I had not thought of this brief conversation in that living room in Arraba for over a year, but was brought back to that moment in which my host so explicitly articulated the ineluctable ties between food and socio-cultural identity – indeed, the necessity of understanding food to understand an entire group of people – while at a panel discussion on the impacts of queer individuals on North American cuisine hosted by New York University’s Fales Library. There, food writer Mayukh Sen related a frequent occurrence: awaking to a barrage of irate e-mails from readers berating him for “making food political.” I was struck by this echo of the discussion in the introduction to M.F.K. Fisher’s The Gastronomical Me, written in 1943, in which she contemplates a question repeatedly posed to her: “why don’t you write about the struggle for power and security, and about love, the way others do?” Why, I wondered, is this accusatory question still directed at those who research and write about food over seven decades later?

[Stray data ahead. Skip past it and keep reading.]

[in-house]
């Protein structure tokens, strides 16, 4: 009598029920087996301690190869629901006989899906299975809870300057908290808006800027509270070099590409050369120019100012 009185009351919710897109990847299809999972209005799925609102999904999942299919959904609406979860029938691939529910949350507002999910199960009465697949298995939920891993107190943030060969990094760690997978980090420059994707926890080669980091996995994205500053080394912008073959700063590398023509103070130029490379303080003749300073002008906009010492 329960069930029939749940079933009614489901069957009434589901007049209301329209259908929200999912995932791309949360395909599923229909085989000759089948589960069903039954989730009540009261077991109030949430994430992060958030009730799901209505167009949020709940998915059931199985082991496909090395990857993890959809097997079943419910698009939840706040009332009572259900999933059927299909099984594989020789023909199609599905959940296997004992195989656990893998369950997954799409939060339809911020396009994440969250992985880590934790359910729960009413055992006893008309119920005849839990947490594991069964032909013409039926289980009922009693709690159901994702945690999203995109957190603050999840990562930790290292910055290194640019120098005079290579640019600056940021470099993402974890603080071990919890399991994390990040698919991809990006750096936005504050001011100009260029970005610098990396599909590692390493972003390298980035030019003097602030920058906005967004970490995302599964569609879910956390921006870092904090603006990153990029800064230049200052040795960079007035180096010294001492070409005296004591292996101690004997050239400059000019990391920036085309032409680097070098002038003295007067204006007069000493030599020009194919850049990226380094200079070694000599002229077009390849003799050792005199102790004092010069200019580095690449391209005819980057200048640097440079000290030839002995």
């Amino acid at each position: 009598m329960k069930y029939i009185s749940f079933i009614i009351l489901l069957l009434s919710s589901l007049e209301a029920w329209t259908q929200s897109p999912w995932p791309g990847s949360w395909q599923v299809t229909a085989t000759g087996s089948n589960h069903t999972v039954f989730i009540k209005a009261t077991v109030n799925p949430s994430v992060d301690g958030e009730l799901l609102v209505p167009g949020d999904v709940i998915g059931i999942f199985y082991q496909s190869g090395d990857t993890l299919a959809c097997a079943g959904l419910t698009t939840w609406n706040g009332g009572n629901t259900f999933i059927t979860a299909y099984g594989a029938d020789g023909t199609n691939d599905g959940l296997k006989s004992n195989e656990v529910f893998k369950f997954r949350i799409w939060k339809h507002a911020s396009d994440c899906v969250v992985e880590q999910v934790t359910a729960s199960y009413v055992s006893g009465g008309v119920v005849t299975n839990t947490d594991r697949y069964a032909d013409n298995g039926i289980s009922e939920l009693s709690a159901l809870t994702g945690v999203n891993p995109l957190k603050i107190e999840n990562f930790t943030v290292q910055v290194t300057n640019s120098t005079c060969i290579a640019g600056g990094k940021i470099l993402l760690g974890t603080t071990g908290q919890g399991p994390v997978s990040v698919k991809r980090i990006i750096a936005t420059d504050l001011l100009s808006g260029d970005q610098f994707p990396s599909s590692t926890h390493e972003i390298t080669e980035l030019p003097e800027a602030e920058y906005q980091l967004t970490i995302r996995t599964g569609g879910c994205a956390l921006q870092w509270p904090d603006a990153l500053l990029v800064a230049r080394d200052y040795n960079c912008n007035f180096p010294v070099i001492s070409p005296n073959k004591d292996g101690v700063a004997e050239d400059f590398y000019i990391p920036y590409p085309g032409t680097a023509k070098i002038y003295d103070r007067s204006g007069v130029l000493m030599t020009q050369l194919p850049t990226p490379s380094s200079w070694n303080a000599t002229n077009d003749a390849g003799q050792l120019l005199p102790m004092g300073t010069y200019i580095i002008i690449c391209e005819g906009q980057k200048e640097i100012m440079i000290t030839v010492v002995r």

As a food scholar, the causal assumption implicit in this claim, that those who attend to the power dynamics and hierarchies built into foodways make food political, bothers me. The notion that scholars and food writers create and then imbue topics of power, gender, and politics into food stems from the assumption that food is frivolous marginalia, a curiosity or light fun. This, in turn, ties to a middle and upper class performativity of wealth through the leisure of cooking, in addition to issues of gender and race implicated in food preparation. Food’s assumed “safe” nature lies in a space of inhering hierarchical gendering of food as female, personal, private, and, most importantly, apolitical. The lifestyle sold around purchasing specialty kitchen appliances or baking to relax oneself because it provides escape is permitted precisely because of the divorce between food preparation and daily unremunerated labour that has historically marked – and still marks – much of food preparation. Individuals who write about the complex interstices in which food operates – related to a whole host of charged issues including land and water access, sovereignty, identity, gendered divisions of labour, migrant labour, and heritage – are not generating these meanings, but rather are lending sensitive ears to the voices of those most involved in acts of food production and preparation.